How 3D printing company Dagoma distributed misinformation so that 3D printers printed faulty guns

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How 3D printing company Dagoma distributed misinformation so that 3D printers printed faulty guns

The Background

Dagoma is a French 3D printing company. It wanted to be famous. This campaign did just that.

But, unusually I think, it did it by confronting a category negative and doing something about it.

It deployed the skills and talents of its people to make a difference in the spirit of enlightened self-interest!

The Big Idea

The internet is awash with thousands of templates that enable just about anyone with the hardware to 3D print guns.

Unmarked, untraceable, extremely dangerous.

The French 3D printing company, Dagoma, decided to do something about it.

So it decided to find – through crowd sourcing from its own community of fans and followers – the files for these deadly weapons and download them before altering the files themselves to render the resulting weapons harmless.

Effectively making 3D printing guns a wholly frustrating and expensive experience for those trying to make their own.

What They Did

First, it appealed to the right-thinking members of the 3D printing community and asked them to share the files available on forums, chat sites and internet communities that would enable people to make weapons at home.

It then used its own team to alter these files – making a barrel too small, altering a trigger so it wouldn’t work. Making changes too small to be immediately apparent. But an expensive “error” for those who tried to use these files.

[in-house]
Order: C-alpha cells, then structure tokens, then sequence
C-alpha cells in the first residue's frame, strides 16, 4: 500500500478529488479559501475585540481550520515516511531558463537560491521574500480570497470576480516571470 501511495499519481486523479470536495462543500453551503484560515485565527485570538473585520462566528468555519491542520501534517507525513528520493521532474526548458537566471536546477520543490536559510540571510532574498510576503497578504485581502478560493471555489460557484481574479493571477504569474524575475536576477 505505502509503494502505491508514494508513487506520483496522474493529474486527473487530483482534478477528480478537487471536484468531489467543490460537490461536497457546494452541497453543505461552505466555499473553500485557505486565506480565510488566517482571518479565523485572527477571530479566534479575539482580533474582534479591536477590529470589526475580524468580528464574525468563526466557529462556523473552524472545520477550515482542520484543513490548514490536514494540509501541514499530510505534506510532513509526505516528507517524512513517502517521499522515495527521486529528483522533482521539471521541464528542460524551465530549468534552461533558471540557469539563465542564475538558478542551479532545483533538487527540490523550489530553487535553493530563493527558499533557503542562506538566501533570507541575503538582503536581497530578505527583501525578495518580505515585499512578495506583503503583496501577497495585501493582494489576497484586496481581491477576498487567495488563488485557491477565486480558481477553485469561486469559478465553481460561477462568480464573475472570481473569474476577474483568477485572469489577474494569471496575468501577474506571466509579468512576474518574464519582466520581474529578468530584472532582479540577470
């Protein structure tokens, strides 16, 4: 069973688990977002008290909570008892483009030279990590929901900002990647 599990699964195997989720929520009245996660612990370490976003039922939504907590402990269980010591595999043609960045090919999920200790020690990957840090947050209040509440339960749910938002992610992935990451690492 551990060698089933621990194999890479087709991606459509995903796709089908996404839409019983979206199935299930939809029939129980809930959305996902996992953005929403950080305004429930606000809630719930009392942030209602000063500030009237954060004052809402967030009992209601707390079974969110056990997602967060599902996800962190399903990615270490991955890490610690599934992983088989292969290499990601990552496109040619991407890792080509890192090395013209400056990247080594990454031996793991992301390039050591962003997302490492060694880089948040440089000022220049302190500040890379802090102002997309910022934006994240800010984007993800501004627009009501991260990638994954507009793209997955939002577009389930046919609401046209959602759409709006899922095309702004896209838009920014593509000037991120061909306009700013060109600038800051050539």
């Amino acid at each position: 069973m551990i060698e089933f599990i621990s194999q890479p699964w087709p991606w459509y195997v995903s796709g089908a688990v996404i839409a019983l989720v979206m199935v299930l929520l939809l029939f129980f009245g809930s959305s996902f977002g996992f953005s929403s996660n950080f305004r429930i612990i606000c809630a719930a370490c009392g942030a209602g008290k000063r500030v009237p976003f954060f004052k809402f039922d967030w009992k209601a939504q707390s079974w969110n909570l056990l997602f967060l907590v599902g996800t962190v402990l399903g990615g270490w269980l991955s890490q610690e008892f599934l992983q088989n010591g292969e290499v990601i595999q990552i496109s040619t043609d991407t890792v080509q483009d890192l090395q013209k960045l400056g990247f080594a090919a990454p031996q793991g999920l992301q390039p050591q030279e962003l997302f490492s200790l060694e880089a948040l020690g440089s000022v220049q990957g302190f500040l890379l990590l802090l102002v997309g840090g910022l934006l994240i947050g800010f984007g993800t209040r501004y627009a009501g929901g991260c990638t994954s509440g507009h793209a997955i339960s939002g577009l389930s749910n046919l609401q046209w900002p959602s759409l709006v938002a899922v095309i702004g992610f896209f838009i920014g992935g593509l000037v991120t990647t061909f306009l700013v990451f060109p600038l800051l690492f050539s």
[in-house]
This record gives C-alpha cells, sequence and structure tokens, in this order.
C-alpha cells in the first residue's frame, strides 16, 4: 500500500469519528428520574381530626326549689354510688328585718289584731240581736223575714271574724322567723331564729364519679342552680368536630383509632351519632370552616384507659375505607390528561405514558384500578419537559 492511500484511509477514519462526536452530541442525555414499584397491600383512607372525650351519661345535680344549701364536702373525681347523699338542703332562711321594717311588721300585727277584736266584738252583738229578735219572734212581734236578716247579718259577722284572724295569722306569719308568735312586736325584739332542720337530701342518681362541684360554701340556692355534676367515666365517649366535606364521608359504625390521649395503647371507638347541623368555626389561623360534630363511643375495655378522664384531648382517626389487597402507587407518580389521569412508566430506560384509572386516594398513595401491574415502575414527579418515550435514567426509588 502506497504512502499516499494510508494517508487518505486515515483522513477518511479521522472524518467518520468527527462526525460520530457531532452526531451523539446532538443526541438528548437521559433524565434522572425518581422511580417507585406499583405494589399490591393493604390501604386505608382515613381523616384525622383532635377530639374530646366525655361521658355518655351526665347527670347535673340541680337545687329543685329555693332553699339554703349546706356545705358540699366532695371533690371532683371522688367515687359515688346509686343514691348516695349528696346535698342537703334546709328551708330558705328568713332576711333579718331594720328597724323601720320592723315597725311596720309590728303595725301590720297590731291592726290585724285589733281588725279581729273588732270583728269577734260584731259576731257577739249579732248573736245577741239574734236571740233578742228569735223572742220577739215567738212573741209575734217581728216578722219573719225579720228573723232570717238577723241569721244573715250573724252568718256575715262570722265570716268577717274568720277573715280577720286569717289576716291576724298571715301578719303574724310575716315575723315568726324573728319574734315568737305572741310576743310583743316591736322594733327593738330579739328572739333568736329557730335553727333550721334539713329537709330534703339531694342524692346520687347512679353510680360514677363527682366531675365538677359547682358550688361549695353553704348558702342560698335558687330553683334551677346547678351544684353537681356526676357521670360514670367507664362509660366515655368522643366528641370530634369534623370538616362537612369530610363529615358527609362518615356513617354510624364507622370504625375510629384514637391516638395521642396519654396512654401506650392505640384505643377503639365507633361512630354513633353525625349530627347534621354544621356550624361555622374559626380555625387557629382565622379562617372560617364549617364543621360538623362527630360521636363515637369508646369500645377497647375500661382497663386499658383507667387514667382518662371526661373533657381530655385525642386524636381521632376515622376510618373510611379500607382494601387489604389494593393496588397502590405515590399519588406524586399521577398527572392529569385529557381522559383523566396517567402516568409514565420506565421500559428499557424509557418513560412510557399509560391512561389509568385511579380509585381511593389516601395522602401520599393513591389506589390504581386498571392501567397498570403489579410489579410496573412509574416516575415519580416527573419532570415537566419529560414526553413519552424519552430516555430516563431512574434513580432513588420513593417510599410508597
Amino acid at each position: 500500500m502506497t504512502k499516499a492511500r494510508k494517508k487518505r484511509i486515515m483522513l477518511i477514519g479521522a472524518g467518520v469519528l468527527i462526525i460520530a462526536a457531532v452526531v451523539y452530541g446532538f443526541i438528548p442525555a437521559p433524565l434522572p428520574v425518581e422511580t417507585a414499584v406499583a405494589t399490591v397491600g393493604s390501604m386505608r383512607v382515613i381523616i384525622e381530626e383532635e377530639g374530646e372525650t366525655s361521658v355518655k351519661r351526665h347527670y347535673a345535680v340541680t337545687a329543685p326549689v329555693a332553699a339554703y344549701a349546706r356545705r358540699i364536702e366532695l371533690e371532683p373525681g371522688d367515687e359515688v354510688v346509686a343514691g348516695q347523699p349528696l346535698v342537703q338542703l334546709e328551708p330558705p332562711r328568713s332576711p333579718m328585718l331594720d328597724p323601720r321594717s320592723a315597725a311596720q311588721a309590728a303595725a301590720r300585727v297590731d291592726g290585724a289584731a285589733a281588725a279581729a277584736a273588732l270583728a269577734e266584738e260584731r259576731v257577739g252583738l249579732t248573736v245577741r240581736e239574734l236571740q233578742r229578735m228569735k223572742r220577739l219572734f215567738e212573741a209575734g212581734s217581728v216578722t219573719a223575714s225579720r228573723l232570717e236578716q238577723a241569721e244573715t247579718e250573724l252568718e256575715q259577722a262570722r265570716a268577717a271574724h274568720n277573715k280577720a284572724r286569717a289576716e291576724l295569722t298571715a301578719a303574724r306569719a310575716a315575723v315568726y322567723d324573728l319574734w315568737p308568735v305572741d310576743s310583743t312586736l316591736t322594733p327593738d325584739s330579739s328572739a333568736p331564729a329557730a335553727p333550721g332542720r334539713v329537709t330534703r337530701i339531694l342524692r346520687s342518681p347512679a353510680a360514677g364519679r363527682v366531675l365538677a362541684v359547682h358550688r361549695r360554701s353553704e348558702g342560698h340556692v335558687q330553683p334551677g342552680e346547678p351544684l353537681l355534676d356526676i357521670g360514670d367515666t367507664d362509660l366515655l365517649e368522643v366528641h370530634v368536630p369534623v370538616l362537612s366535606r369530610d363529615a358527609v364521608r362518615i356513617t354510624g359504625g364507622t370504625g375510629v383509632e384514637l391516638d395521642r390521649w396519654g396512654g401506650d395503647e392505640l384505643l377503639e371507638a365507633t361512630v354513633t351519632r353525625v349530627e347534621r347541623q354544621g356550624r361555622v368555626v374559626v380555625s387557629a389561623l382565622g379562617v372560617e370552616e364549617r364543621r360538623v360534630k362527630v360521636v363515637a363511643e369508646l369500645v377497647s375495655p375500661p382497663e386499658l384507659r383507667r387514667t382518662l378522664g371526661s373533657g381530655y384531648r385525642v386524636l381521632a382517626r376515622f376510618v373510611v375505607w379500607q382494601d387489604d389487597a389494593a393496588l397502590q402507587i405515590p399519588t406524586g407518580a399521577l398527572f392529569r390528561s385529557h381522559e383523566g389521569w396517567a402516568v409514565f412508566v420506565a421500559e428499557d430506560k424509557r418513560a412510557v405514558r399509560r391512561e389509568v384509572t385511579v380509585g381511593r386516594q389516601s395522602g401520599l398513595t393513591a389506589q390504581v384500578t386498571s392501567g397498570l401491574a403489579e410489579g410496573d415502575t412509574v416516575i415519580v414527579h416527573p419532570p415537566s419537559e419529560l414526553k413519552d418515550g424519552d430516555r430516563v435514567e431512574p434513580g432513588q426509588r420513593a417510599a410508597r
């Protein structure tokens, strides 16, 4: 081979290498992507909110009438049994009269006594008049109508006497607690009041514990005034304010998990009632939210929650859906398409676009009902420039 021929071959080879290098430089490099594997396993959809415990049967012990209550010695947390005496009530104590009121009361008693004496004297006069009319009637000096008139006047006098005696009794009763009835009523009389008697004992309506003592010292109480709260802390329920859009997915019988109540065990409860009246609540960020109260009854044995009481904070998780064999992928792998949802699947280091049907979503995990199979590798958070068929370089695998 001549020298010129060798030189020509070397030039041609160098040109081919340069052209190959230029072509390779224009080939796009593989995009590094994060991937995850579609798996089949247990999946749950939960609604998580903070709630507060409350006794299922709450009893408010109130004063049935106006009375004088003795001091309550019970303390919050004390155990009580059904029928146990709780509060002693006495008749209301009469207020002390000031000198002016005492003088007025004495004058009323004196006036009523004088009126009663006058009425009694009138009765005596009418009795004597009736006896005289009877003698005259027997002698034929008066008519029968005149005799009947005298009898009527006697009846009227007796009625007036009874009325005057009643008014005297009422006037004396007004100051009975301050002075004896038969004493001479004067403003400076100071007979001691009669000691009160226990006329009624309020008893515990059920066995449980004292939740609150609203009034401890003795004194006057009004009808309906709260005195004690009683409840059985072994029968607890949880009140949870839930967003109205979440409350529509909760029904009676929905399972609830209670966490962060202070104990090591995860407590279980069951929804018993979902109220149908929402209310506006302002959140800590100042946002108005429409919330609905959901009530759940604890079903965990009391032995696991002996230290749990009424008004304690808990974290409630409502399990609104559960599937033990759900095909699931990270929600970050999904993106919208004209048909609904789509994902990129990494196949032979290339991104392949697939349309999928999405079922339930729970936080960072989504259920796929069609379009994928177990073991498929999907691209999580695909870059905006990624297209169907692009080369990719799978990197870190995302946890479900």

Having done so, it then seeded the doctored files, with all of the same names and markers, back into the places where they were found, indistinguishable from the original.

Sometime later it found that the files had been printed and replicated thousands of times and that they had been re-shared across the web. There were hundreds of people who complained that the resulting “weapons” were useless, creating a culture of mistrust in the forums themselves.

The Review

In a world awash with purpose and social cause campaigns, this struck a nerve with me because Dagoma was willing to confront its own negative side effect. 

And do something about it. 

It also resonates because the whole thing is, at one level, so massively geeky and, on another, appeals to any right-thinking individual who knows nothing about 3D printing technology.

Another five star review for some inspired creative work that many may have missed, and needs talking about!

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James Gordon-MacIntosh

James Gordon-MacIntosh

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